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Performance Improvement Tools Create, Get and Share Them Duke Rohe, BS, FHIMSS Performance Improvement Specialist Alias ‘the tool-fool’

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Presentation on theme: "Performance Improvement Tools Create, Get and Share Them Duke Rohe, BS, FHIMSS Performance Improvement Specialist Alias ‘the tool-fool’"— Presentation transcript:

1 Performance Improvement Tools Create, Get and Share Them Duke Rohe, BS, FHIMSS Performance Improvement Specialist Alias ‘the tool-fool’

2 How I FeelHow I Look

3 What we would like to achieve in the next few minutes ?  Provide a better understanding of what a tool is and how it can be leveraged to make a difference  Learn how to begin creating a sharing environment  Learn how to become a tool ‘geek’ that your organization can’t do without  Look at a variety of ready-to-use tools and see how they might apply in your area

4 Purpose 4 creating a tool  Accelerate learning  Give a guide of predictability  Provide a roadmap for similar territory  Replicate knowledge efficiently from one application to another  Eliminate the waste of reinventing knowledge and learning through error  A good idea is good. A good idea times 50 is mighty good

5 Why a presentation on Tools ?  We have finite amount of resources and finite time to get better than the competition  We can no longer afford to redo, waste effort, allow incomplete sharing  We must leverage our strengths or we will drown in our weaknesses  One digging with a shovel does more than a hundred with spoons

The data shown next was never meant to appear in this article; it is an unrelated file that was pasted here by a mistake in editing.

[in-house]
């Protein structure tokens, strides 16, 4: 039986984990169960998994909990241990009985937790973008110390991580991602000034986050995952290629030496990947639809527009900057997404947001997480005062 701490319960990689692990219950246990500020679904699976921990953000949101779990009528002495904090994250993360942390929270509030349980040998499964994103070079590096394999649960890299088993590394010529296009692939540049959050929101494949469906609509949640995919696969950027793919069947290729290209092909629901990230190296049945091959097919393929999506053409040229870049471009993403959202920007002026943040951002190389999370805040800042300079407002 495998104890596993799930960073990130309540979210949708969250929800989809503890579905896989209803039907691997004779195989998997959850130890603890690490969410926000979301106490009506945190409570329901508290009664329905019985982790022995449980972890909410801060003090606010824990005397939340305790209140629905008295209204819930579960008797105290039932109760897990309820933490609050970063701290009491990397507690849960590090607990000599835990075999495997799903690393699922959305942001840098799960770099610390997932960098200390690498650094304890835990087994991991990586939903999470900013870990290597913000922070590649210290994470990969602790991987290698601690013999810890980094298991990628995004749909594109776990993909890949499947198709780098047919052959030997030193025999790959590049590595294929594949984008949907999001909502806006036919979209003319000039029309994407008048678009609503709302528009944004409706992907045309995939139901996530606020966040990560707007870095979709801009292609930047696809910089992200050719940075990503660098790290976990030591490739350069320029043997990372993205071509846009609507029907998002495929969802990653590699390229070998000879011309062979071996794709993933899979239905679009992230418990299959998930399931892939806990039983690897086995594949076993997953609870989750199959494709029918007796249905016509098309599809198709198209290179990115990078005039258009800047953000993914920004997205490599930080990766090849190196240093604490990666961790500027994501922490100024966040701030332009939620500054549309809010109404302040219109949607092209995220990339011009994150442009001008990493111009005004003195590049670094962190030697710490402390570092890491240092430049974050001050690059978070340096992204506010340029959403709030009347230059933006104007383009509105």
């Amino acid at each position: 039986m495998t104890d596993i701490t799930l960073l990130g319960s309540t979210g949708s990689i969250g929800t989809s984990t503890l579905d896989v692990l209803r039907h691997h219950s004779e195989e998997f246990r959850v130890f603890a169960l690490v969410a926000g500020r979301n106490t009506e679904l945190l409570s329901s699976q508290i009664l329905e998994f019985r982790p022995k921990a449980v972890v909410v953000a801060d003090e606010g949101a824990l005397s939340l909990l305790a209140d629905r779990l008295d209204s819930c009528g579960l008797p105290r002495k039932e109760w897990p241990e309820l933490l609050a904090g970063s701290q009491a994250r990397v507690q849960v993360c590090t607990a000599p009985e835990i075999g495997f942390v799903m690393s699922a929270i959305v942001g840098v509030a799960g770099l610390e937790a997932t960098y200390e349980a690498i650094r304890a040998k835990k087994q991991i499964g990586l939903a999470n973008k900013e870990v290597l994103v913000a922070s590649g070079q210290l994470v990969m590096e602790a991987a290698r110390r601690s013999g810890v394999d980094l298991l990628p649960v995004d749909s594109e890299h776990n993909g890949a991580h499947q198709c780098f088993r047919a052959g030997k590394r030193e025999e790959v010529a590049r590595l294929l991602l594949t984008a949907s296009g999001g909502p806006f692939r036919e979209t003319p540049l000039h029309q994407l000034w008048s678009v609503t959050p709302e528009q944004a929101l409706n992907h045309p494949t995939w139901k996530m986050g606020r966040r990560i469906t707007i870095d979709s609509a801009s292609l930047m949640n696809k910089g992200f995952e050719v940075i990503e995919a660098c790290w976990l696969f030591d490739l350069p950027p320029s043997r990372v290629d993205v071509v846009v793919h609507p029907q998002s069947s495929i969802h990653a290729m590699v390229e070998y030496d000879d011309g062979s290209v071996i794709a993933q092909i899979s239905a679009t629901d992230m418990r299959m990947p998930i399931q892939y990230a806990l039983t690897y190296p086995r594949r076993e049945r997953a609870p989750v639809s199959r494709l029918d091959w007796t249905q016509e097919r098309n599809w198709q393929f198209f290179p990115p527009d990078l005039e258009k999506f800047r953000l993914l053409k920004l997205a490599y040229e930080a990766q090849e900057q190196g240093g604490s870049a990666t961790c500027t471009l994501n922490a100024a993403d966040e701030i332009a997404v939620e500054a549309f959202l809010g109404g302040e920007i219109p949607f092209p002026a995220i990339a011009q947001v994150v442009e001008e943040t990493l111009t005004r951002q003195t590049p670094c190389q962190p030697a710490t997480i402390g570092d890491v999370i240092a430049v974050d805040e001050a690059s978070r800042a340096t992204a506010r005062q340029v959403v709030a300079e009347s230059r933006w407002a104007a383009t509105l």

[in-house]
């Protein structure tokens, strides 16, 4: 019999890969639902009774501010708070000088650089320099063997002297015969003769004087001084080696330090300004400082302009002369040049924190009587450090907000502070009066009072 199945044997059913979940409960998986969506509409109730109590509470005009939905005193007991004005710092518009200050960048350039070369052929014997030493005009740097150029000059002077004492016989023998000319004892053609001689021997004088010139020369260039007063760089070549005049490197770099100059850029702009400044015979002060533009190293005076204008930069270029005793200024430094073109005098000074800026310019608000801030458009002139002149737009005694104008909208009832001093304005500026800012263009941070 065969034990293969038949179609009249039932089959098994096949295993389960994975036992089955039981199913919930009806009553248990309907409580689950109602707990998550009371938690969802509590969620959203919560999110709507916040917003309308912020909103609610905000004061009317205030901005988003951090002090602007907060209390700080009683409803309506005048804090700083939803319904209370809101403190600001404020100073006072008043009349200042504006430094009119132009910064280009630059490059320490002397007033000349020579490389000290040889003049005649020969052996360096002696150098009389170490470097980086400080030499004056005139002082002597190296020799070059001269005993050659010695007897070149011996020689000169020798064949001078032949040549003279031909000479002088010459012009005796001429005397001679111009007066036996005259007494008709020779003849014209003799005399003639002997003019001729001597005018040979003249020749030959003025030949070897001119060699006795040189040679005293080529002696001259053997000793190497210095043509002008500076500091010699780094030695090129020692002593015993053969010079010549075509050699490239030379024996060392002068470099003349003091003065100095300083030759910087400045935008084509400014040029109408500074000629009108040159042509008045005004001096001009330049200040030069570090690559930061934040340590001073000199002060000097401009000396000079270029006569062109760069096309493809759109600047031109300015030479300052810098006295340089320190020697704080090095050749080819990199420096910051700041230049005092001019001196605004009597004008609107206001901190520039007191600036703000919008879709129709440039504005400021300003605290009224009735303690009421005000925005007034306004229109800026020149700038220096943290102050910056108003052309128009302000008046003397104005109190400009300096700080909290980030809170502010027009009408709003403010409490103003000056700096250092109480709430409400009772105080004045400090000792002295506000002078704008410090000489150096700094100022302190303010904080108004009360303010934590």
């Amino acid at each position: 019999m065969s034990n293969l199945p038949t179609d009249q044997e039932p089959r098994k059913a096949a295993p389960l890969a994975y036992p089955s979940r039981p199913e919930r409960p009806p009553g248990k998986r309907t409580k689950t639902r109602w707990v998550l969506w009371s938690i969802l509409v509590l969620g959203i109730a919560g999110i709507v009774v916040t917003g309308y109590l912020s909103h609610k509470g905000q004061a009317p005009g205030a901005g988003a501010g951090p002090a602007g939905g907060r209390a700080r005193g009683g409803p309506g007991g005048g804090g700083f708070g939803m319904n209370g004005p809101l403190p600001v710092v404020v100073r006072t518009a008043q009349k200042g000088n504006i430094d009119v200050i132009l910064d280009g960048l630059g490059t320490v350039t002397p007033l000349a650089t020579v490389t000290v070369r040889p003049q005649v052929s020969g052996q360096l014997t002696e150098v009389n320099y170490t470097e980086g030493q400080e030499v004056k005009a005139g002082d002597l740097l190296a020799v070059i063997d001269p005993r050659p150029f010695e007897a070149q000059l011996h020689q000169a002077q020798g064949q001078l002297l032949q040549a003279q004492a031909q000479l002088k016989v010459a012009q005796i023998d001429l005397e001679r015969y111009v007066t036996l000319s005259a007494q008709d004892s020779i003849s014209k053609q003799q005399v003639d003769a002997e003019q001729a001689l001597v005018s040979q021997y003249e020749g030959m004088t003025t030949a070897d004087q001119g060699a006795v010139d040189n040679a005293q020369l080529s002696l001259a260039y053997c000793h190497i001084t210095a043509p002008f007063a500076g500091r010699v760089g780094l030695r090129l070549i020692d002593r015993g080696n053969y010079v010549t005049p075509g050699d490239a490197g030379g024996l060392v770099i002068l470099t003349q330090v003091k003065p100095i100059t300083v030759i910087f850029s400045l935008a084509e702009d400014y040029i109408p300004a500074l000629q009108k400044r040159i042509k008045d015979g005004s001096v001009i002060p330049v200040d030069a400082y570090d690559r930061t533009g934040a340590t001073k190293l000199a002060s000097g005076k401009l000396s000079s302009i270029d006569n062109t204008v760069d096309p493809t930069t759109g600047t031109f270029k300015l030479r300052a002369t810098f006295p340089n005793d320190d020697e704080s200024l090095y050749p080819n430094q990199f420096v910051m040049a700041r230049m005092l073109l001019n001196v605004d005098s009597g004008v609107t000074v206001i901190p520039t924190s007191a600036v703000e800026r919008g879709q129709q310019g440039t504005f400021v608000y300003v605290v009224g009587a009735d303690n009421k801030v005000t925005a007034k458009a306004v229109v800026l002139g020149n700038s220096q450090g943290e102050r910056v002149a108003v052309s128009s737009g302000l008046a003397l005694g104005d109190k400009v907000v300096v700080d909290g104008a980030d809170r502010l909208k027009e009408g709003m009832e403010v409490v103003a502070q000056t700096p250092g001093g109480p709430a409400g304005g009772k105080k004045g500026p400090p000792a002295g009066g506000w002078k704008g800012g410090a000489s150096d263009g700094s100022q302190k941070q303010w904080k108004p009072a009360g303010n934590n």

6 Attributes a Sharing Environment  To know is great, to share what is known is mighty  Concept of knowledge management attempts to map knowledge throughout  Access to tools is easy and intuitive  Emphasis on sharing, growing knowledge  Encourage, allow time, reward discovering and sharing new ways

7 How to Dampen Knowledge Management (or Sharing)  No attention, no time, no dice  Make it old, hard to find, not transferable  All take and no give  Counterproductive incentives

8 How 2 Begin  Become the resident knowledge sharer in your organization  Begin taking notes as if your were the CNN reporter for your organization.  Look for the scaffolding behind your project work that would guide others  Discover business models, cause and effects, organizational behavior as candidates

9 How 2 Begin…  Look at the scaffolding behind how people think and act and fill in the missing pieces  Gain a dissatisfaction with reinventing knowledge or having to create what has already been created  Become the source for helpful tools and news around the organization  Think in questions that lead people to the right action/answer

10 How 2 Begin… again  Bridge the gap between the need-to-know need-to-share of communication  Think of ways you can engage staff to continue resolving their own challenges  Find ways to stimulate thinking to what might be overlooked  Practice paranoia to get folks to surface those landmines that sink success

11 How 2 Begin… and again  Read what works in other industry. Find the no duh-uh application that people discount or tend to overlook  Itemize those things you wish you would have known or done different  File these electronically by how it might be used, Communication, teams, project management… for quick reference